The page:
“Enter the Players”: If We Were Villains, A Book Review


Lizzy Khater

A picture of the front cover of If We Were Villains by M.L. Rio.

Lizzy Khater, Senior Staff Writer

This book contains many adult themes and foul language. 

Enter the players. 

It all started with the seven of them. Brilliant, ambitious, young things you see? Perhaps a little too immersed in the drama, but it is only in their nature. Can you blame them? Seven zealous Shakespearean actors at Dellecher Classical Conservatory. All fourth year students playing their designated roles: hero, villain, tyrant, temptress, ingénue, extra, and the loyal sidekick. Little did they realize, they began playing those same roles off stage as their own tragedy commenced. 

As their final year progressed, their tight-knit friendship reveals its true nature. Violence and lies. Jealousy and indulgence. Consumed by the theater; the line between fiction and reality blurred by rhyme and poetry. Can you blame them? Or is old Shakespeare at fault? Ten years later, Oliver is released from jail, and finally ready to reveal the truth. 

If We Were Villains written by M.L. Rio is a unique, college-set story of seven Shakespearean actors and the tragedy that plagues them. Told from the perspective of one of the seven—Oliver Marks. The book is split into five acts, each preceded by a short prologue set ten years into the future in which Oliver tells former detective Joseph Colborne the truth of that night and their friendship so many years ago. After the prologue comes a number of parts named “scenes” instead of “chapters”. The scenes depict the past from Oliver’s perspective as a student living and learning with his six other classmates. 

This book explores a completely extraordinary and remarkable idea, excellently crafted by M.L. Rio. Truly a unique experience, this book can be described as a blend of the genres thriller, mystery, and suspense all combined into one under the aesthetic of “Dark Academia”. The seven characters—Oliver Marks, James Farrow, Alexander Vass, Richard Sterling, Wren Sterling, Filippa Kosta, and Meredith Dardenne—are isolated in a world of leather-bound books, candle lit rooms, the red theater curtains, and blinding spotlights. Until one morning their seemingly easy-going lives take a turn for the worst. Slowly, they grow restless and unable to deal with the secrets. It is then that they face the most vital role they have to play: convincing the police and themselves of their innocence.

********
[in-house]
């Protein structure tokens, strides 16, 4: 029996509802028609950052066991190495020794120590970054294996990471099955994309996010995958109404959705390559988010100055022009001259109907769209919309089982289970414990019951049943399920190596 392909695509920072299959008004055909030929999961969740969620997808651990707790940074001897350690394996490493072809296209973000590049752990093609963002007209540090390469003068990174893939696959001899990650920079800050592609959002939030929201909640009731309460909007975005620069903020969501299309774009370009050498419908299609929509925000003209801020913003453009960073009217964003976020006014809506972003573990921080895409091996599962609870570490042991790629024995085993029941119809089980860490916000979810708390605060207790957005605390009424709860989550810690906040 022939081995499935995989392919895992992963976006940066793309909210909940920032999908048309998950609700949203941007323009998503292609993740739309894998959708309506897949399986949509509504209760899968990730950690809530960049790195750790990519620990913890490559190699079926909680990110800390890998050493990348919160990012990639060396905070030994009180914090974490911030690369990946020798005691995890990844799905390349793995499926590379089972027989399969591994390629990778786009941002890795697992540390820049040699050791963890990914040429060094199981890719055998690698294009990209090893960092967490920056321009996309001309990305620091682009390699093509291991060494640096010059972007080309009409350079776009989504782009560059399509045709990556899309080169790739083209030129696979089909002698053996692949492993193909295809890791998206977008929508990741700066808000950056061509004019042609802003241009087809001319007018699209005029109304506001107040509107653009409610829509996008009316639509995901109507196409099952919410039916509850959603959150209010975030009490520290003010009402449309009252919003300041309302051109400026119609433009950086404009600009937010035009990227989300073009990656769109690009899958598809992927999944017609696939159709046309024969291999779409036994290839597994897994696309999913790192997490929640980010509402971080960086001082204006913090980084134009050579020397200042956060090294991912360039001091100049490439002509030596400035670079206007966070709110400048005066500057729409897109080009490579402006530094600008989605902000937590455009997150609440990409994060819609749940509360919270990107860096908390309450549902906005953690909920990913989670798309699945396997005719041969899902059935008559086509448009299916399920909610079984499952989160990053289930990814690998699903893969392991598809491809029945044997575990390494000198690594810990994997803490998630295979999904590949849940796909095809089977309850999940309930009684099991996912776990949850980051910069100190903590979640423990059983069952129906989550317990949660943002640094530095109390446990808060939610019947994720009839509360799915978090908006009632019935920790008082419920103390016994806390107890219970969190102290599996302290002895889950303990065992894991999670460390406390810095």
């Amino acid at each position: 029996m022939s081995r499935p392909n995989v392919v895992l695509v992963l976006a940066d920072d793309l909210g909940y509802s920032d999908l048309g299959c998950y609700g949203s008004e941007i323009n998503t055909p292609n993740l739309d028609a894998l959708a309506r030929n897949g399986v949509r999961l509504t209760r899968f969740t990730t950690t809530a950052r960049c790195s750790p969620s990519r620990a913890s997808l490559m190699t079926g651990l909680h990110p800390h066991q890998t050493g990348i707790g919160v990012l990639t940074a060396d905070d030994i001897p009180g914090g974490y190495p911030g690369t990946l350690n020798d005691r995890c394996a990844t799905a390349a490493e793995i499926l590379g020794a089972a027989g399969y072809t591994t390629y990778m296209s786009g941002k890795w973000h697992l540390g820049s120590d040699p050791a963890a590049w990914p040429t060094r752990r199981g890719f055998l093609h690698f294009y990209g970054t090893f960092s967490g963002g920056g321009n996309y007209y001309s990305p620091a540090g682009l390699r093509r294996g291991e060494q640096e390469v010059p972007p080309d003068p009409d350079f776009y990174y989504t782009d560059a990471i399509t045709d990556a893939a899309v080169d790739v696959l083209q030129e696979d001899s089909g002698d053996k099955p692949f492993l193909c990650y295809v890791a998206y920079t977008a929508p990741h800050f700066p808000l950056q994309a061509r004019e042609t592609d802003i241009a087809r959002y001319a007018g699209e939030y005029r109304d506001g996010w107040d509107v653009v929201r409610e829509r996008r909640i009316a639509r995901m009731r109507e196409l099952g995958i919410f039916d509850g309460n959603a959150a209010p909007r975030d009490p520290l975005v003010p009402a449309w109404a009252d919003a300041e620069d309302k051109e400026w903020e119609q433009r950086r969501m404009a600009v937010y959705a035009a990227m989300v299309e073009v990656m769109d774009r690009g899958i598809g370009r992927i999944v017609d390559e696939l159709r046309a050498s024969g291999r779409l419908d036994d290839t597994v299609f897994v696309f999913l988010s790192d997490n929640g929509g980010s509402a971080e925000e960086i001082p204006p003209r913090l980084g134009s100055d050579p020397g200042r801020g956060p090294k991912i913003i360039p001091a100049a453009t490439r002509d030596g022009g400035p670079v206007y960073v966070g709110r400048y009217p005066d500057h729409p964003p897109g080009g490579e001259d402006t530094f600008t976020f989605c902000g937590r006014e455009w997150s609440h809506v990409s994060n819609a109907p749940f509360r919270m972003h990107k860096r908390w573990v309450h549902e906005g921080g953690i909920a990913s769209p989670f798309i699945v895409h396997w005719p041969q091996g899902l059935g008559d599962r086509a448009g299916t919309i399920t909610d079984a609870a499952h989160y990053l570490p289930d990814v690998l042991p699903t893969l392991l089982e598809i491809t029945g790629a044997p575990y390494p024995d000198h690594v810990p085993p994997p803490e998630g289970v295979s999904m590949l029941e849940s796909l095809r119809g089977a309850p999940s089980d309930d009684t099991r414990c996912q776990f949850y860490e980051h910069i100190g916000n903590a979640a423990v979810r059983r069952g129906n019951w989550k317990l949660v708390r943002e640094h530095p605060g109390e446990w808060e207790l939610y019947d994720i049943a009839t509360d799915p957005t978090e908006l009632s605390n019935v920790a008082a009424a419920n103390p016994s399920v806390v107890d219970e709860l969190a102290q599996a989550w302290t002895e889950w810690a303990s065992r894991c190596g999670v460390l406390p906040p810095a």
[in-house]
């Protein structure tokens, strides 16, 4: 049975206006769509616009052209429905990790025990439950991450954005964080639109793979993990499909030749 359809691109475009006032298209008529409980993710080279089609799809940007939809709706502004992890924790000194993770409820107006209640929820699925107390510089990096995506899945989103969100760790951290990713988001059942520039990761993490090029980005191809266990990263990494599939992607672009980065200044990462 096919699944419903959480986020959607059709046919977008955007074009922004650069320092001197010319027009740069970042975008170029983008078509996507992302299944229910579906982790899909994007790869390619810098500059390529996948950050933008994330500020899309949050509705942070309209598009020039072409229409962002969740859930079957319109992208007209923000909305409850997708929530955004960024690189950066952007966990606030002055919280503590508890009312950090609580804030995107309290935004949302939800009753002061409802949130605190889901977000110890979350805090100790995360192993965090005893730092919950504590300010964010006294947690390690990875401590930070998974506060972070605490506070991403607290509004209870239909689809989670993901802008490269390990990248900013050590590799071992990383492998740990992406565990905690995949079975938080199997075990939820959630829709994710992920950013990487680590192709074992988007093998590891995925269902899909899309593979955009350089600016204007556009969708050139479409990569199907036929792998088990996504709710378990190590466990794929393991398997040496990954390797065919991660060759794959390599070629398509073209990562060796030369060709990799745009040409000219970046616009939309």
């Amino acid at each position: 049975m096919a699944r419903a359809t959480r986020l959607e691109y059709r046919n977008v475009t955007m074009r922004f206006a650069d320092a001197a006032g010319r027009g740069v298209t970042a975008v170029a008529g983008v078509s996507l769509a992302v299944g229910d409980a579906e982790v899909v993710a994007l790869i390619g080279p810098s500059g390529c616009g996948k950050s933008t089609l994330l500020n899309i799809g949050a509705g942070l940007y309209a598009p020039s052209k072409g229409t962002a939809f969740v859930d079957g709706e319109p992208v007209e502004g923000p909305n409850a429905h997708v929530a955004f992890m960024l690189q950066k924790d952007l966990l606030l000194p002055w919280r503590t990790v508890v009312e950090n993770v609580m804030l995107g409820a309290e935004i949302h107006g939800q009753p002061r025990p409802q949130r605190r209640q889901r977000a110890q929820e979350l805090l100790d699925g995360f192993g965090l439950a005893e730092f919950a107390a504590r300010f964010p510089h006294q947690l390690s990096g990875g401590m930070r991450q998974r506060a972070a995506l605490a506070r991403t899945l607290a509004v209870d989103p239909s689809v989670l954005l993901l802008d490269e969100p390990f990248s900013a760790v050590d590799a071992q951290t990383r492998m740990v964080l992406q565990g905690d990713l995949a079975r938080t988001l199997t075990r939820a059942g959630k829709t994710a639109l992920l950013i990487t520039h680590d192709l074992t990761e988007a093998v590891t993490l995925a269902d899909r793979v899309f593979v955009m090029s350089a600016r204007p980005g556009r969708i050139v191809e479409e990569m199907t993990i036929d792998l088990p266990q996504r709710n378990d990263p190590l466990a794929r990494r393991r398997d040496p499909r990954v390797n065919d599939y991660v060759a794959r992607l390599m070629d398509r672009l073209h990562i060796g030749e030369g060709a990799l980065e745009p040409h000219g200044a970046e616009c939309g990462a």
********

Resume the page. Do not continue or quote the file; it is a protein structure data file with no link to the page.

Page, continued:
As stated above, this book has themes of thriller and suspense which many people, such as Theology teacher Ms. Ann Hammer, enjoy. 

“I like thrillers because they move at such a different pace compared to books from other genres. I like the fact that there are twists and turns but they aren’t horror. They draw the reader in and leave them thinking.” Ms. Hammer said. “As you try to figure out the mystery, you have to remember what you read previously and try to connect ideas. There’s a circularity to it.”

Along with those key features, it is also a novel set in a “Dark Academia” ambiance which is intriguing to many like English teacher Ms. Daniella Moshi. 

A picture of the summary on the back cover of If We Were Villains by M.L. Rio.

“Sometimes it’s nice to have a standalone or TV show set in a school environment but with a ‘twist,’” Ms. Moshi said. 

As we journey with Oliver and the rest of the seven actors on their most difficult acting challenge yet, M.L. Rio immerses the reader in her unique world of Shakespeare and intricately woven plot. You too will learn of the truth ten years ago, and be left wondering: “What happens next?”. If We Were Villains is a beautifully written novel layered with various twists until the very end, coming to a bewildering, theory-inducing finale. It is for those reasons and more that I rate the book a 5 out of 5 stars.

Exeunt omnes.